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Drawing the Line: Life, Death, and Ethical Choices in an American Hospital.

Drawing the Line is an intelligent book for a general audience, as

distinguished from a nontechnical book for nonspecialists. In the latter sort of work an author translates his or her expert knowledge into lay language. Something is always lost in translation. Samuel Gorovitz understands that ethics is not the exclusive province of experts, that moral deliberation is decidedly democratic.

Ethical choices are made by everyone, nowhere more poignantly than in the throes of illness and in the face of death. Gorovitz believes that such choices are likely to be better--sounder, more responsible, more satisfying to those who have a stake in them--if they are thought about before they have to be made. And so he has recorded his experiences as an observer in a major teaching hospital and invited readers to reflect upon the import of what he witnessed there.

Availing himself of the device of dialogue, Gorovitz speaks alternately in two voices throughout. He reports and then thinks aloud in print about what he has seen and heard. The reader is privy to the author's observations of doctors, nurses, patients, and trainees, and one is engaged by the author speaking in his second voice, in a thoughtful consideration of the ideas and questions raised by the reportage. This makes interesting reading. It also makes you stop and think.

A nurse responsible for dialyzing an intermittently lucid AIDS patient who is near death asks rhetorically, "Are we doing anything for him or just to him?" Has he been offered dialysis because it is available (and paid for) and he has kidney disease? Or because this particular treatment will ease his dying? Assuming that this treatment is appropriate for this particular patient, does publicly funded end-stage renal disease treatment amake social sense? "We cannot conclude," Gorovitz avers, "that it is good to have any particular program on the grounds that each instance of treatment under that program can be reasonably expected to be good, considered separately. We need to make judgments on the basis of collective concerns. But that is something we do not yet know very well how to do." Moving deftly from particular situations to their public context and back again, Gorovitz illuminates vast tracts of contested terrain. The reader begins to see beyond the flat map to the topographical moral landscape of hospital care.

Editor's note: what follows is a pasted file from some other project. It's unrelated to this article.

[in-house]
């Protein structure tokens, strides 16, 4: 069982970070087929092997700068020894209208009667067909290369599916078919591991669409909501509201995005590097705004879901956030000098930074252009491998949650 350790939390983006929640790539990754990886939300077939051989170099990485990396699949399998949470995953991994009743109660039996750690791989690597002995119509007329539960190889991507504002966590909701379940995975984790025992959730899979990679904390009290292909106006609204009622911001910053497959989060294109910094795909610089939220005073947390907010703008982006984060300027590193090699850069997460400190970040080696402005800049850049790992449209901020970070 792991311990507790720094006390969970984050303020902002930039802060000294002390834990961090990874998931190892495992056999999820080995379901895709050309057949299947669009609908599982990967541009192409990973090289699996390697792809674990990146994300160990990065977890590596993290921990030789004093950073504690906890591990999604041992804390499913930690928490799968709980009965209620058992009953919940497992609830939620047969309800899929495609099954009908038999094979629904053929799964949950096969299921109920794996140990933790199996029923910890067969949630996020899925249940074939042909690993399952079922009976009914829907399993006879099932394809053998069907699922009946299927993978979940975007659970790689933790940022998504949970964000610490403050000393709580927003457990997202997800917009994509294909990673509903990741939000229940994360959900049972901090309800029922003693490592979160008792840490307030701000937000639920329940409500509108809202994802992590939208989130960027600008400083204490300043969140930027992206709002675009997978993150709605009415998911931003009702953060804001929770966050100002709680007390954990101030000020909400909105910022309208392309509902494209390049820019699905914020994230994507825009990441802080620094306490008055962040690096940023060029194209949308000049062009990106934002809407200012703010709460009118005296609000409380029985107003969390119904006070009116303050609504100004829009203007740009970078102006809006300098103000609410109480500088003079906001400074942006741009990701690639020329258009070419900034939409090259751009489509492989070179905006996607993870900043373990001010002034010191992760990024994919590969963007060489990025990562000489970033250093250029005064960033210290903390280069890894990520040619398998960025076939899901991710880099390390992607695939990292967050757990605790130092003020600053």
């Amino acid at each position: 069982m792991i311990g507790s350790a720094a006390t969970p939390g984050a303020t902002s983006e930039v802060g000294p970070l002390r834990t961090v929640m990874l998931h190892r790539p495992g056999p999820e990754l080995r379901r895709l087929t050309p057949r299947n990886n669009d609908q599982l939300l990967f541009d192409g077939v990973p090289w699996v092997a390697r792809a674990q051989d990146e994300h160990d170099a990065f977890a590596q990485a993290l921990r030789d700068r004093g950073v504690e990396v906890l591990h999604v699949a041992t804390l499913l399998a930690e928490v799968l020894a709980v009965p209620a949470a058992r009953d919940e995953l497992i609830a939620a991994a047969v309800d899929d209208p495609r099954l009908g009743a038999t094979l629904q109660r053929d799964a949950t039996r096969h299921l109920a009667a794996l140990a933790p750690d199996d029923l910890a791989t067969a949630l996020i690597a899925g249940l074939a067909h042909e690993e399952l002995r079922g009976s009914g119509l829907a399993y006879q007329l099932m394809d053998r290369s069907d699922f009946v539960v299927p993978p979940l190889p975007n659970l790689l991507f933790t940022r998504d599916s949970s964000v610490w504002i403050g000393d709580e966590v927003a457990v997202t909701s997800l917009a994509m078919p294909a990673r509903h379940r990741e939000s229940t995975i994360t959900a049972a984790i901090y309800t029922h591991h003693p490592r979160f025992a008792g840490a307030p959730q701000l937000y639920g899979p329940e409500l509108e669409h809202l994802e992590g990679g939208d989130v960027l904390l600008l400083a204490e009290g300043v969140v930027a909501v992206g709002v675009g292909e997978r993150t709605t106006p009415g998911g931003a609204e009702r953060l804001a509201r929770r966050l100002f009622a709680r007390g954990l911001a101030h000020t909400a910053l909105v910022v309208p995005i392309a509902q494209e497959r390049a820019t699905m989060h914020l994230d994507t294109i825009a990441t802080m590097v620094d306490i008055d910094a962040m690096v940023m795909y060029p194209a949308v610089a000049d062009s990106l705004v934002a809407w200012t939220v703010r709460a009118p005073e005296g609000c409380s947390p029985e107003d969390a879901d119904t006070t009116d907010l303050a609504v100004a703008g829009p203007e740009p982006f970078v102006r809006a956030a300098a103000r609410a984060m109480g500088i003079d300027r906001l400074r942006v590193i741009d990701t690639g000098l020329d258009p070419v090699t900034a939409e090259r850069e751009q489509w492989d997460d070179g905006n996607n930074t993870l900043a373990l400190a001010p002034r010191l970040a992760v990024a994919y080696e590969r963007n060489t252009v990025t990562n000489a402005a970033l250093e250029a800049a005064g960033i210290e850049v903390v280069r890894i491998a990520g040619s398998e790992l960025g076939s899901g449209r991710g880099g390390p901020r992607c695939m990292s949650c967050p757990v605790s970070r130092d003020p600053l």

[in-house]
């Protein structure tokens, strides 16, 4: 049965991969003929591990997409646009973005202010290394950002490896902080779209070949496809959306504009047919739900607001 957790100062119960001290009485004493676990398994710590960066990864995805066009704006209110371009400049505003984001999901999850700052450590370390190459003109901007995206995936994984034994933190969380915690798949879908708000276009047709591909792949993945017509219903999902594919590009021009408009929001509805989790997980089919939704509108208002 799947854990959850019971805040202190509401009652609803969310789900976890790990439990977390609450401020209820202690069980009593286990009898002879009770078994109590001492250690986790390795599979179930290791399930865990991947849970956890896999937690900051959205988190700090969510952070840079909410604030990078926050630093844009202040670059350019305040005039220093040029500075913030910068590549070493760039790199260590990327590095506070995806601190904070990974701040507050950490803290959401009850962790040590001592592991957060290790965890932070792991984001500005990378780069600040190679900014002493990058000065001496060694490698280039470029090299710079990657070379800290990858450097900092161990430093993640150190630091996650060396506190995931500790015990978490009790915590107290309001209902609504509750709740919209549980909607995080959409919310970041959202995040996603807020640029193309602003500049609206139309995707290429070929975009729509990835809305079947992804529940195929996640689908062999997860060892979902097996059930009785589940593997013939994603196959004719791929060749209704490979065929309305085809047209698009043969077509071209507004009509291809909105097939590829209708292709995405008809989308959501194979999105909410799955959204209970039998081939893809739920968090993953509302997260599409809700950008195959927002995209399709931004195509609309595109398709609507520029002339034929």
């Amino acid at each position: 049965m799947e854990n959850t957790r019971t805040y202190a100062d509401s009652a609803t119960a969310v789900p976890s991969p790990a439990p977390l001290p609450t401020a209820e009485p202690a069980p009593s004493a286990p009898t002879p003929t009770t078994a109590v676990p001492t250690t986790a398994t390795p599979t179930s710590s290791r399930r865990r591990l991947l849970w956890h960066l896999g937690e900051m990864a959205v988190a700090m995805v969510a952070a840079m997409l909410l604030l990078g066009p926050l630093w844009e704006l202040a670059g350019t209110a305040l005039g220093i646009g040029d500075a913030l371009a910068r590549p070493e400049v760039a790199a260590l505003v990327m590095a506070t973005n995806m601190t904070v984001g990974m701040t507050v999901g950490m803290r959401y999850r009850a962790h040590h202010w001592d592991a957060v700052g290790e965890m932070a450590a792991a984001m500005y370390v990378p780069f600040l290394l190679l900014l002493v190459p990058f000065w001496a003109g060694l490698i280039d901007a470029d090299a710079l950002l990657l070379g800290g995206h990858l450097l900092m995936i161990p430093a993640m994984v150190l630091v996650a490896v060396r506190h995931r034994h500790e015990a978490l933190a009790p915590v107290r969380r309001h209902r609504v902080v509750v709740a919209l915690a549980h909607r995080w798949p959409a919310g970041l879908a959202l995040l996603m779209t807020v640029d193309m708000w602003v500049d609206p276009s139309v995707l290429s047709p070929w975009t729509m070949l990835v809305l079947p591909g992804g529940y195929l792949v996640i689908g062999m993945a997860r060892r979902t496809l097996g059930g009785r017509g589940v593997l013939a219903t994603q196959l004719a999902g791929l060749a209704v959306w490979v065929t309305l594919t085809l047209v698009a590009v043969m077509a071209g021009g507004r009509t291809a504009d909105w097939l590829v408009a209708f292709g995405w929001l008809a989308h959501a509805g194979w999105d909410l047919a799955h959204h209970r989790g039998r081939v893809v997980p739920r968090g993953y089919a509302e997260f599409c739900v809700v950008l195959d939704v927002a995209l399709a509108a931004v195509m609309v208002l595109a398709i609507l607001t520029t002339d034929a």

From the author's sketches of ongoing debates about in vitro fertilization, abortion, organ transplantation, cost containment, computers and confidentiality, and more, we get a sense of the sweep of recent developments in American hospital care and their ethical impact. Gorovitz's point of view is never obtrusive and always evident. Of DRGs he observes that they are fiscally sensible and, on balance, therapeutically defensible but have drawbacks nonetheless. For exaample, patients discharged to mend at home deprive health care providers of visible evidence of their good efforts, evidence that can "sustain them through the tougher aspects of their work." Of long-term care for the elderly Gorovitz asks, What are its purposes? Are we primarily committed to longevity? Do we mean to enhance the lives of the elderly, to provide opportunities for satisfaction in old age, irrespective of the length of a life? Are we trying to spare the young? Where does the cost of care come in? "Unless we know what aspirations are appropriate, it is impossible to evaluate our programs or our progress, or to know what changes to advocate."

Readers with an ear for irony will quickly realize that this book is titled with a twist. "Drawing the line" suggests a book of quandaries. There are some of those in these pages but mostly one finds moral dilemmas, hard situations that could be handled equally responsibly this way or that. Or this way this time and that way next time. It is not that these dilemmas are irresolvable. And it is certainly not that any decision is as good as any other. Gorovitz amply demonstrates that there are better and worse ways to resolve moral dilemmas in medicine, but his more fundamental insight is that. it doesn't matter where exactly such lines are drawn, so long as they include the clearly tolerable caes and rule out the clearly intolerable ones. Draw them anywhere, after suitable public debate, so long as they fall within the band of grey that separates black from white cases. Once we recognize that it is unnecessary to draw the line precisely, we need no longer be distressed that it is impossible to do so. There is a range within which judgment must be made, and that we can often do.

Following an infatuation with legalism, medical ethics is recovering an appreciation for the role of discretion in clinical judgment and health care politics. Drawing the Line puts Samuel Gorovitz in the vanguard of this reevaluation. This is analytically adept, commonsense philosophy, as concerned with the character of moral judgment as it is with the criteria and ends of moral action. It is also high-caliber practical philosophy, informed by ideas, deepened by experience, and attentive to practice.

Ronald Carson is Kempner Professor and director, Institute for the Medical Humanities, University of Texas Medical Branch at Galveston.
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Author:Carson, Ronald
Publication:The Hastings Center Report
Article Type:Book Review
Date:Nov 1, 1991
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